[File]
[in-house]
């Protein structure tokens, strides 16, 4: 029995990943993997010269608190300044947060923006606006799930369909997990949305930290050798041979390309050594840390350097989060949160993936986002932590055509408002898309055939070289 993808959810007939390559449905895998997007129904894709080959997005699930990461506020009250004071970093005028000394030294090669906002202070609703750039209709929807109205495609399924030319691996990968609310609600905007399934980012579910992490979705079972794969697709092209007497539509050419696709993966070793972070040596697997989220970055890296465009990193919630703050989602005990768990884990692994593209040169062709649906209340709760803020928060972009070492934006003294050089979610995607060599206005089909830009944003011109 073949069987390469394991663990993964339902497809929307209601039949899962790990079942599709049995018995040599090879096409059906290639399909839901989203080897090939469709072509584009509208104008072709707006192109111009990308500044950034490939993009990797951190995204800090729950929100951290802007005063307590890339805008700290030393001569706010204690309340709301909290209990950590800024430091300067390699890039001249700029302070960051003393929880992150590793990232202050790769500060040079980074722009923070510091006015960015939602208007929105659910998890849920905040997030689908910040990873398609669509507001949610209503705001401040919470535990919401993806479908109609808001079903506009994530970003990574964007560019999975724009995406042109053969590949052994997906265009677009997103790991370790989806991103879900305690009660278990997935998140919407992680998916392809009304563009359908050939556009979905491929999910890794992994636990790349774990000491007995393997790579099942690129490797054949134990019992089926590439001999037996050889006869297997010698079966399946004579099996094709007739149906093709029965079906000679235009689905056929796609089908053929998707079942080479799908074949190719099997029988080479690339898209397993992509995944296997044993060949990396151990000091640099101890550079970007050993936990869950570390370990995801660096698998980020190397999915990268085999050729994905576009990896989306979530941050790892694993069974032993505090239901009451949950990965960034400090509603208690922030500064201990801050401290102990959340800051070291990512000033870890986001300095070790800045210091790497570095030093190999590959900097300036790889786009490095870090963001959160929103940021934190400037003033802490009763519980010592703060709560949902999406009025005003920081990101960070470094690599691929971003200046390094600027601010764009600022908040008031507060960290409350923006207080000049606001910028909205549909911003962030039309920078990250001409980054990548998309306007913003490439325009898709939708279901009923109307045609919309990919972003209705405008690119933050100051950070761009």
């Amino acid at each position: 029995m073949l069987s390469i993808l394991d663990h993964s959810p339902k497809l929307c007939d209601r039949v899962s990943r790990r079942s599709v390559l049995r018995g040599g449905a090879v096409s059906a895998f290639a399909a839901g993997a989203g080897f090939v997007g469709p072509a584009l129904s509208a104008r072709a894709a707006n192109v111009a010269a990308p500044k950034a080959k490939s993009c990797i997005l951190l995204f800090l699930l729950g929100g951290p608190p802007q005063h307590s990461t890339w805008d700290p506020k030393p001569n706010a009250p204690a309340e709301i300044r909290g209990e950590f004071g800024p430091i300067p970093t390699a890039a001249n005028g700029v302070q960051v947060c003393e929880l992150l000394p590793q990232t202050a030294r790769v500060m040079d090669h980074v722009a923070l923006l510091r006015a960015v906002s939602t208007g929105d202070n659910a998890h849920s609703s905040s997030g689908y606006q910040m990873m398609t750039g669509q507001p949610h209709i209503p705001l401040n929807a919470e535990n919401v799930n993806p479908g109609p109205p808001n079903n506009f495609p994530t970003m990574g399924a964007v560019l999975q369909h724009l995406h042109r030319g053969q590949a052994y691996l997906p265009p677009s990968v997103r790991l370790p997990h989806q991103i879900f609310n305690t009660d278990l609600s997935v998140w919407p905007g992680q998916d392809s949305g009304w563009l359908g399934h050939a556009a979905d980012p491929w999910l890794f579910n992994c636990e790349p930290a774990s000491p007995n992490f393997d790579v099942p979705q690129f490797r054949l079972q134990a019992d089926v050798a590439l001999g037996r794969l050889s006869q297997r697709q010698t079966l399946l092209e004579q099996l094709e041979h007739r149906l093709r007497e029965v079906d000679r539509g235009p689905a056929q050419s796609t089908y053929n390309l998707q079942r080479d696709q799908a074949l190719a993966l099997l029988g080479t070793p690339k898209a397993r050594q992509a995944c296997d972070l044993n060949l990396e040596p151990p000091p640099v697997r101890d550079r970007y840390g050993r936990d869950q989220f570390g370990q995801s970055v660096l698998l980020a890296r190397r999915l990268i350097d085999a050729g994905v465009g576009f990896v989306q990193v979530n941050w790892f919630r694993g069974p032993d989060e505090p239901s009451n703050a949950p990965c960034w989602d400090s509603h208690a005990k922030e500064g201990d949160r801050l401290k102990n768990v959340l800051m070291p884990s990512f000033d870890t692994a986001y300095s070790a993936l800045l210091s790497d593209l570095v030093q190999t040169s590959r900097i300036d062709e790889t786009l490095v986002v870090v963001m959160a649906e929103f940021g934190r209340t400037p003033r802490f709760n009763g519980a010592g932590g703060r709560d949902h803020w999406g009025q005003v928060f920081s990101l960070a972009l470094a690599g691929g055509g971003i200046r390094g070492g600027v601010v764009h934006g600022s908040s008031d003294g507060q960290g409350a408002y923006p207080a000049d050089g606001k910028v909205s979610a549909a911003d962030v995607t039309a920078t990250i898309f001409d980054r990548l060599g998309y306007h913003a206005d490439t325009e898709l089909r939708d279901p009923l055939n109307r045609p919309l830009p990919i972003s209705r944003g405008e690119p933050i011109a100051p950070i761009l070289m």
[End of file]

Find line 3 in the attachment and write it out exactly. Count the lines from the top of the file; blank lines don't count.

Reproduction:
């Amino acid at each position: 029995m073949l069987s390469i993808l394991d663990h993964s959810p339902k497809l929307c007939d209601r039949v899962s990943r790990r079942s599709v390559l049995r018995g040599g449905a090879v096409s059906a895998f290639a399909a839901g993997a989203g080897f090939v997007g469709p072509a584009l129904s509208a104008r072709a894709a707006n192109v111009a010269a990308p500044k950034a080959k490939s993009c990797i997005l951190l995204f800090l699930l729950g929100g951290p608190p802007q005063h307590s990461t890339w805008d700290p506020k030393p001569n706010a009250p204690a309340e709301i300044r909290g209990e950590f004071g800024p430091i300067p970093t390699a890039a001249n005028g700029v302070q960051v947060c003393e929880l992150l000394p590793q990232t202050a030294r790769v500060m040079d090669h980074v722009a923070l923006l510091r006015a960015v906002s939602t208007g929105d202070n659910a998890h849920s609703s905040s997030g689908y606006q910040m990873m398609t750039g669509q507001p949610h209709i209503p705001l401040n929807a919470e535990n919401v799930n993806p479908g109609p109205p808001n079903n506009f495609p994530t970003m990574g399924a964007v560019l999975q369909h724009l995406h042109r030319g053969q590949a052994y691996l997906p265009p677009s990968v997103r790991l370790p997990h989806q991103i879900f609310n305690t009660d278990l609600s997935v998140w919407p905007g992680q998916d392809s949305g009304w563009l359908g399934h050939a556009a979905d980012p491929w999910l890794f579910n992994c636990e790349p930290a774990s000491p007995n992490f393997d790579v099942p979705q690129f490797r054949l079972q134990a019992d089926v050798a590439l001999g037996r794969l050889s006869q297997r697709q010698t079966l399946l092209e004579q099996l094709e041979h007739r149906l093709r007497e029965v079906d000679r539509g235009p689905a056929q050419s796609t089908y053929n390309l998707q079942r080479d696709q799908a074949l190719a993966l099997l029988g080479t070793p690339k898209a397993r050594q992509a995944c296997d972070l044993n060949l990396e040596p151990p000091p640099v697997r101890d550079r970007y840390g050993r936990d869950q989220f570390g370990q995801s970055v660096l698998l980020a890296r190397r999915l990268i350097d085999a050729g994905v465009g576009f990896v989306q990193v979530n941050w790892f919630r694993g069974p032993d989060e505090p239901s009451n703050a949950p990965c960034w989602d400090s509603h208690a005990k922030e500064g201990d949160r801050l401290k102990n768990v959340l800051m070291p884990s990512f000033d870890t692994a986001y300095s070790a993936l800045l210091s790497d593209l570095v030093q190999t040169s590959r900097i300036d062709e790889t786009l490095v986002v870090v963001m959160a649906e929103f940021g934190r209340t400037p003033r802490f709760n009763g519980a010592g932590g703060r709560d949902h803020w999406g009025q005003v928060f920081s990101l960070a972009l470094a690599g691929g055509g971003i200046r390094g070492g600027v601010v764009h934006g600022s908040s008031d003294g507060q960290g409350a408002y923006p207080a000049d050089g606001k910028v909205s979610a549909a911003d962030v995607t039309a920078t990250i898309f001409d980054r990548l060599g998309y306007h913003a206005d490439t325009e898709l089909r939708d279901p009923l055939n109307r045609p919309l830009p990919i972003s209705r944003g405008e690119p933050i011109a100051p950070i761009l070289m």